Crop weed may cause gluten reaction

29th July 2021 | Eativity editors

New research has identified proteins in a common weed which could wreak havoc for Australian farmers growing gluten-free crops such as millet, buckwheat and sorghum, and people suffering from gluten intolerance who eat foods made from these crops.

The gluten-like proteins found in ryegrass could be mixing with crops commonly used as gluten-free products or wheat replacements, causing a reaction among people with coeliac disease or gluten intolerance. The work, led by Edith Cowan University (ECU) and Australia’s national science agency, the CSIRO, identified the proteins in 10 cultivars of ryegrass, a costly and invasive family of weeds commonly found in Australian cereal crops.

Gluten-free grains such as buckwheat may cause a reaction if grown near ryegrass weeds.

Researcher Dr Sophia Escobar-Correas says the team has identified 19 proteins found in ryegrass which have similar properties to gluten proteins.

“We’ve developed a method to detect these ryegrass proteins that allows us to distinguish them from other grains,” she says. “While they aren’t strictly defined as gluten, they have the potential to trigger reactions for people with coeliac disease or a gluten intolerance.”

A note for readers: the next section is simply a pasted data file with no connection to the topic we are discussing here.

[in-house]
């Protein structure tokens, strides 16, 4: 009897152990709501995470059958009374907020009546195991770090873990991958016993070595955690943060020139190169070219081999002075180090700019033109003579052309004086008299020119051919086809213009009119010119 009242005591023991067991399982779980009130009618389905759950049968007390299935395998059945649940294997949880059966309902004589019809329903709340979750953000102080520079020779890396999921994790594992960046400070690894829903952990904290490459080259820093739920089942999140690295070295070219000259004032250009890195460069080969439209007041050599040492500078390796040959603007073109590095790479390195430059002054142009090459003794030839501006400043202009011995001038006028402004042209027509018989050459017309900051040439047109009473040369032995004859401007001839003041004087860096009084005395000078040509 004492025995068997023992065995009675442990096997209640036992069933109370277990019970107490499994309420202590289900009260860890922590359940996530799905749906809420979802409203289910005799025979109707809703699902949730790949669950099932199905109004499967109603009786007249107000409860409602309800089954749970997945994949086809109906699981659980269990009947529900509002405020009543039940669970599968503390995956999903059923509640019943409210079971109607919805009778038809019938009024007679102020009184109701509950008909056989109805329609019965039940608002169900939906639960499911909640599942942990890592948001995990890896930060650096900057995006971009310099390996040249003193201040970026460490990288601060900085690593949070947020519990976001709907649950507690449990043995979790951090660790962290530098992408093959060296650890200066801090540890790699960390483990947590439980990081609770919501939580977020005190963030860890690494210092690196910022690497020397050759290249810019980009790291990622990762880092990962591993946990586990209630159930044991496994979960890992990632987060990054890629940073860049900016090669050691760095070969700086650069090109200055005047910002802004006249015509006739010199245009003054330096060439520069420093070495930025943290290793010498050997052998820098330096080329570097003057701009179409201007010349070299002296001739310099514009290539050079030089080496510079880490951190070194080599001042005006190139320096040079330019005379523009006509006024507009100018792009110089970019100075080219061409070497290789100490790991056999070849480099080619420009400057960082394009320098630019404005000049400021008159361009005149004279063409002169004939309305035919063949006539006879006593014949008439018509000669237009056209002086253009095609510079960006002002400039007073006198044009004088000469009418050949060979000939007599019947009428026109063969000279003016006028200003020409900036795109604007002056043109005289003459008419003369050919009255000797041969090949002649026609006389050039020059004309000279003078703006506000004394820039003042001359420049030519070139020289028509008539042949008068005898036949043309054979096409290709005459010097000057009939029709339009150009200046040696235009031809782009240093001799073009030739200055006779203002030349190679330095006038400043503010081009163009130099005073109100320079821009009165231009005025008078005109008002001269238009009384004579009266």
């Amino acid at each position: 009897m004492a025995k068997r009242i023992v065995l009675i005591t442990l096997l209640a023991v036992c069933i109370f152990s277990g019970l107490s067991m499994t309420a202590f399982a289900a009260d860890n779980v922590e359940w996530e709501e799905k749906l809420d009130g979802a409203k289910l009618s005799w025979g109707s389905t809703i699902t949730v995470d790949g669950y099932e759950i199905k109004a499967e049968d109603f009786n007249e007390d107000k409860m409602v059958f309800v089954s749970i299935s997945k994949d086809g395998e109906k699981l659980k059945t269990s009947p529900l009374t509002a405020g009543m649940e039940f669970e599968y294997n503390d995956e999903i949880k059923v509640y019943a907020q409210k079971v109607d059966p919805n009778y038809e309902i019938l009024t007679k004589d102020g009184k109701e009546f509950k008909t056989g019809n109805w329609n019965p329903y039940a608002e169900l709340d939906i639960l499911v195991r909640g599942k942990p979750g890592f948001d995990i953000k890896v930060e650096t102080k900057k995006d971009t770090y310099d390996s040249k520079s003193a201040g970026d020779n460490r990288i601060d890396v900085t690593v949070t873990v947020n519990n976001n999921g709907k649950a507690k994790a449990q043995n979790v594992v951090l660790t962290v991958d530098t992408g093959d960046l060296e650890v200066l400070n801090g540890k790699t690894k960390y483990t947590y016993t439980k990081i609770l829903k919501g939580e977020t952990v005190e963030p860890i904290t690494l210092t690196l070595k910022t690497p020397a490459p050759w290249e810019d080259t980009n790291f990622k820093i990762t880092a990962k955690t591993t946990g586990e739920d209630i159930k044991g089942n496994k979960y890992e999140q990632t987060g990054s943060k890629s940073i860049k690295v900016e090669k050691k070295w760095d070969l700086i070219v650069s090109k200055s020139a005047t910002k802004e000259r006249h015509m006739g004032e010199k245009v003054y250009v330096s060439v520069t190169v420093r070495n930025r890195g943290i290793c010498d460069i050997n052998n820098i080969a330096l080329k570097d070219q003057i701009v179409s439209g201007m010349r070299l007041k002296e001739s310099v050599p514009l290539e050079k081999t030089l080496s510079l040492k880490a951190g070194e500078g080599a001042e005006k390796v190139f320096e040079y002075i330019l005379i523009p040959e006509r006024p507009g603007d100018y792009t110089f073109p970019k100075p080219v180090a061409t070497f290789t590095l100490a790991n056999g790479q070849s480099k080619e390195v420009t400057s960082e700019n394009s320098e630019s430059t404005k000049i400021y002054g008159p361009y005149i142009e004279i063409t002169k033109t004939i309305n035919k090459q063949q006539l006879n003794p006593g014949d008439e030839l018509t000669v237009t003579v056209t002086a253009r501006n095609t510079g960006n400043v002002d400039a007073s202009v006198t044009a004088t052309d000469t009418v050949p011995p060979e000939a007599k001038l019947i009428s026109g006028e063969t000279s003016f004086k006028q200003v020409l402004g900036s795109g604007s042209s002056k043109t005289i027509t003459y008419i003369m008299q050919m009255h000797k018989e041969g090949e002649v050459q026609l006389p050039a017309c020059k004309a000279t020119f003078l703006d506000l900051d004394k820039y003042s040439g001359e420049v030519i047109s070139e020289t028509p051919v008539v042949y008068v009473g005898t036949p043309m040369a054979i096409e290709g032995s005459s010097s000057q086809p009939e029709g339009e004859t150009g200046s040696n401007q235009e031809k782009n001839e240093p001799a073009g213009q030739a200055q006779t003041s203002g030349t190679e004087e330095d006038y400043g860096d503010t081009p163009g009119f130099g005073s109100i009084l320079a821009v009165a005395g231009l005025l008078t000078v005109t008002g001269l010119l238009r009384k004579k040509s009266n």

This research helps understand whether ryegrass might be a problem so science can start to determine the impact it might – or might not – be having and devise solutions that give the best outcomes if it is. Dr Escobar-Correas says the next step is to undertake clinical studies to investigate whether these proteins trigger a coeliac response.

“If these proteins cause a reaction, then it’s important that we develop tests to detect their presence in food products which are otherwise gluten-free,” she says.

Wimbledon courts are sown with perennial ryegrass to improve durability.

Professor Michelle Colgrave from ECU and the CSIRO was a co-author on the research and says it has identified an important potential challenge for gluten-free products.

“In 2019, the global market for gluten-free foods was worth around $6.3 billion and its growth shows no sign of slowing,” she says. “This research will help give consumers and producers confidence that products labelled as gluten-free are free from other proteins which may trigger reactions resulting from agricultural co-mingling.”

The WA Department of Primary Industries and Regional Development defines a close relative of the species studied in this project, annual ryegrass, as one of the most serious and costly weeds across Southern Australia. Several cultivars of ryegrass are used as feed for livestock and are commonly used as a turf for sports pitches, particularly winter sports – ryegrass is famously the grass of choice for tennis courts at Wimbledon.